The Office of Governor Gavin Newsom recently published an article titled “Governor Newsom Signs Package to Streamline Housing and Expand Tenant Protections in California.” The article tells readers that Governor Gavin Newsom has signed “an extensive housing package consisting of 56 bills to help address California’s decades-in-the-making housing crisis by simplifying and expediting the construction of new housing, protecting tenants, and keeping housing affordable” (CA.gov). These 56 bills would help reduce barriers to housing and support further development of more affordable homes. One bill, SB 4, will allow religious institutions or independent institutions of higher education to build housing on their property. Another bill, SB 423, will require local governments that are not meeting their state housing goals to streamline affordable housing projects. Much fierce oppositions have come up from some of California’s most influential labor unions. Some of these concerns involve the fact that “[although] SB 423 mandates that housing developers offer union-level wages and some healthcare benefits, the trades council and dozens of local and state labor groups worried that the protections were inadequate and would fail to safeguard construction workers” (Los Angeles Times). To ease some opposition, Senator Scott Wiener made some amendments that strengthened labor regulations on certain projects. Although it is still too early to see the effects of these 56 bills, many Californians needing affordable housing are keeping their hopes high for a positive outcome.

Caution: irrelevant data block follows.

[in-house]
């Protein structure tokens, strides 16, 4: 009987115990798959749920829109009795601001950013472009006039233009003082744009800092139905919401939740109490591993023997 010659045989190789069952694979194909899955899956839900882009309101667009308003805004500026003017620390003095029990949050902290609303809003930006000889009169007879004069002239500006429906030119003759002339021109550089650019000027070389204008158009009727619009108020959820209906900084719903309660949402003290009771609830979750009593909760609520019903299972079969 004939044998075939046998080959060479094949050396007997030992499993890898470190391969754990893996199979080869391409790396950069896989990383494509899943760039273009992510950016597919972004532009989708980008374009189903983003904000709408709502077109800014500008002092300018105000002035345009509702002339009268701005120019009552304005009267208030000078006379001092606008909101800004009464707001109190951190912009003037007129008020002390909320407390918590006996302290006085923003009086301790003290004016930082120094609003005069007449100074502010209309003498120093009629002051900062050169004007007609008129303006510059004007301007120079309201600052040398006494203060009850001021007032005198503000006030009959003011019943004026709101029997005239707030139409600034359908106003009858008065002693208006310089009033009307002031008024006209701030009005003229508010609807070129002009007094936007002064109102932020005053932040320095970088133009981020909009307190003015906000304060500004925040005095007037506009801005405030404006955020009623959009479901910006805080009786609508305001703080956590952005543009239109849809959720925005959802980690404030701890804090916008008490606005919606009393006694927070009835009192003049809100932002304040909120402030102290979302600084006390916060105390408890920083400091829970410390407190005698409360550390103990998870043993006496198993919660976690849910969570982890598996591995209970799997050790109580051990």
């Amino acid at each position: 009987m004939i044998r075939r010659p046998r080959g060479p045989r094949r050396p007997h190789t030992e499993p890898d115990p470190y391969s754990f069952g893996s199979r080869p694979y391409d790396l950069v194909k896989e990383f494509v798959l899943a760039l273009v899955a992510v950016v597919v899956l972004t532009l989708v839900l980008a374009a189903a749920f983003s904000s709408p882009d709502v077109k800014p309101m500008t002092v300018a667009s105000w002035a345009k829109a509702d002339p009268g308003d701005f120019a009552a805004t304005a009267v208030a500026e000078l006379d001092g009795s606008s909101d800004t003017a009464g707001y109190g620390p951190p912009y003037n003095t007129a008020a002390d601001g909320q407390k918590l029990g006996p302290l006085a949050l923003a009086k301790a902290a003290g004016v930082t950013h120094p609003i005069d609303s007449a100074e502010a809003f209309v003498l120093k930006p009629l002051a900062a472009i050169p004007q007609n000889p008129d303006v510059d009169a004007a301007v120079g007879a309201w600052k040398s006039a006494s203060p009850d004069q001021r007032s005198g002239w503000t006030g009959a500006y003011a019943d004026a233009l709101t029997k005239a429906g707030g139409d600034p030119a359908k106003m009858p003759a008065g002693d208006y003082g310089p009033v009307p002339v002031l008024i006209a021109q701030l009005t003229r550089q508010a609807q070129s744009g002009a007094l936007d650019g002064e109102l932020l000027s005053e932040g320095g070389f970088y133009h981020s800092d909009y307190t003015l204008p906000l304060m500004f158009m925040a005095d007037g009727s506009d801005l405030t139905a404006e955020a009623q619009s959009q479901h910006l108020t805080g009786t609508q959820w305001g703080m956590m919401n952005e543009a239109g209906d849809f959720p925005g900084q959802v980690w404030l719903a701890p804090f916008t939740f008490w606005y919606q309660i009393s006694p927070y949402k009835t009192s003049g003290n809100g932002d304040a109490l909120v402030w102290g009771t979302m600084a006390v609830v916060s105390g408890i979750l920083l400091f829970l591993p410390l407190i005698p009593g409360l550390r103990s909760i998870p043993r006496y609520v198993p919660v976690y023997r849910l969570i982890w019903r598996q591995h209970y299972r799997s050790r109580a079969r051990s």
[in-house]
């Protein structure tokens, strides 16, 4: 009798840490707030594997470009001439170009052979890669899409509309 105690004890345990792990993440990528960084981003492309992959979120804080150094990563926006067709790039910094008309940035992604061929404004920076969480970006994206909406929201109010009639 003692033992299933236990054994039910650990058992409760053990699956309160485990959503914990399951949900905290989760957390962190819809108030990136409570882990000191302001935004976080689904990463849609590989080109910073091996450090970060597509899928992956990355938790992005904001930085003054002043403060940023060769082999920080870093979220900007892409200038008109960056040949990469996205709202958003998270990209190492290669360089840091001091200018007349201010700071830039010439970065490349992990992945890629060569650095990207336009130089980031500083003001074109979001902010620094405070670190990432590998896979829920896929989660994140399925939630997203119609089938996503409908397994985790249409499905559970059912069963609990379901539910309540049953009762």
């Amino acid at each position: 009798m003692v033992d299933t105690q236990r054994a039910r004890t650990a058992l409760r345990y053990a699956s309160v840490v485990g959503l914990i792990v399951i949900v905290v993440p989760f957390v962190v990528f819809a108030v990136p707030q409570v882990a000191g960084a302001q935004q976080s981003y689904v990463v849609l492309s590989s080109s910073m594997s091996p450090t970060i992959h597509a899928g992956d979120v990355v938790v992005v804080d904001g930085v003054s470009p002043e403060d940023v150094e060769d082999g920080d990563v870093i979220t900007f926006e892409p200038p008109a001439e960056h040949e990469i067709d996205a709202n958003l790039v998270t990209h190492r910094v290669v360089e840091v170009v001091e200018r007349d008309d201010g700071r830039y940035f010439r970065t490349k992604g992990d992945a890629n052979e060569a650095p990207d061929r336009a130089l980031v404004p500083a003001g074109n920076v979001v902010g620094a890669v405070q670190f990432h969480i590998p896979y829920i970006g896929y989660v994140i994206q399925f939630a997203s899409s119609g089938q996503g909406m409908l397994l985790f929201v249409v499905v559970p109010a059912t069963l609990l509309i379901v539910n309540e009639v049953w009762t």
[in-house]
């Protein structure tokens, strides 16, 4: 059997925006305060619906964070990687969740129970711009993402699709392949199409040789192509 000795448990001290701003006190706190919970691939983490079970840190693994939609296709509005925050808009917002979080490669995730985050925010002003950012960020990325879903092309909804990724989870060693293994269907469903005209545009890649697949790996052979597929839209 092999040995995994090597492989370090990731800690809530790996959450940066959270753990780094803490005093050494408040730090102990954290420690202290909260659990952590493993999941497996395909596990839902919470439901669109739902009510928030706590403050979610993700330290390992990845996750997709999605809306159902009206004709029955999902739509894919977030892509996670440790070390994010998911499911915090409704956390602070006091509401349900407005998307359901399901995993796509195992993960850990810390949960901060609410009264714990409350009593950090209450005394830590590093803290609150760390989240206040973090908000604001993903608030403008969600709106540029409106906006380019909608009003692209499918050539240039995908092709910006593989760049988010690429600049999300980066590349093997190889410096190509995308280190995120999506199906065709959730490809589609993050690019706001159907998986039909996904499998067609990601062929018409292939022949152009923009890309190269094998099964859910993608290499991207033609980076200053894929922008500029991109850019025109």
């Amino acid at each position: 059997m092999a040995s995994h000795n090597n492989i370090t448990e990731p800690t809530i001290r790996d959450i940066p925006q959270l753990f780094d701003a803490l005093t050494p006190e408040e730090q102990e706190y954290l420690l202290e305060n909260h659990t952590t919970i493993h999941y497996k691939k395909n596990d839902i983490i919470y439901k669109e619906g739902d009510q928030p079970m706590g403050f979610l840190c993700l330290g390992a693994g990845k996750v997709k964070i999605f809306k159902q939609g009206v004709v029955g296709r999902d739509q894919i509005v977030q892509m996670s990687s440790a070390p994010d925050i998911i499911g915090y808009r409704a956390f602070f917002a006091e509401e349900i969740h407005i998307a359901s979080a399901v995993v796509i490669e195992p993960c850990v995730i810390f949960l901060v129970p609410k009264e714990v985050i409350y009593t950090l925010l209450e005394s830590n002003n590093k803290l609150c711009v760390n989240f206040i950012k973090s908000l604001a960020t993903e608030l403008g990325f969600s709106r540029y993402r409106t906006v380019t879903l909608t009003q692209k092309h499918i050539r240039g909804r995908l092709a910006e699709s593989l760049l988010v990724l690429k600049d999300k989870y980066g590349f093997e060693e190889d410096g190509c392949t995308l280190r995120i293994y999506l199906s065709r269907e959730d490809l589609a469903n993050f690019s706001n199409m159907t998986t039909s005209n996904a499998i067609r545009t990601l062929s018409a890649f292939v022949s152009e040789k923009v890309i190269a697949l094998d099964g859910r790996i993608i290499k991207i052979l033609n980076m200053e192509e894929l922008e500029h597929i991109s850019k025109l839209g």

Despite the many bills and proposals that have the goal of helping with the housing crisis, many residents of California still have their concerns. New York implemented Local Law 18, requiring Airbnb listings to first be approved by the city before taking in any renters. On top of this, the owners must be currently residing in the Airbnb property and stay there while it is being rented. Although this bill has not yet been brought to California, I believe that it would benefit residents who require housing by lowering the mass amounts of housing that are only being used as short-term rentals. One California bill that was proposed, but shot down, was Assembly Bill 1771. This bill aimed to minimize the effects of house flippers on the increasing prices within the housing market. The bill would have imposed a 25% income tax on the gain of the sale of a house that occurred three years after the previous sale and would expire seven years after. Many residents were worried about the negative effects the bill would have on families that would need to sell their homes before the seven years were up due to certain circumstances, like having to move out of state due to a family emergency. With some revisions to this bill to protect homeowners who are not planning on house flipping, I believe that this bill would also help benefit the housing market in California. The third housing market issue is the lack of affordable housing, often caused by the strong opposition of communities. Governor Gavin Newsom signed 56 bills in October, one being SB 423. This bill will require local governments to streamline affordable housing if they are not meeting their state housing goals. I strongly believe that as long as the affordable housing being built is truly affordable for most low-income families, this bill will help with the housing crisis that California has been struggling with for decades.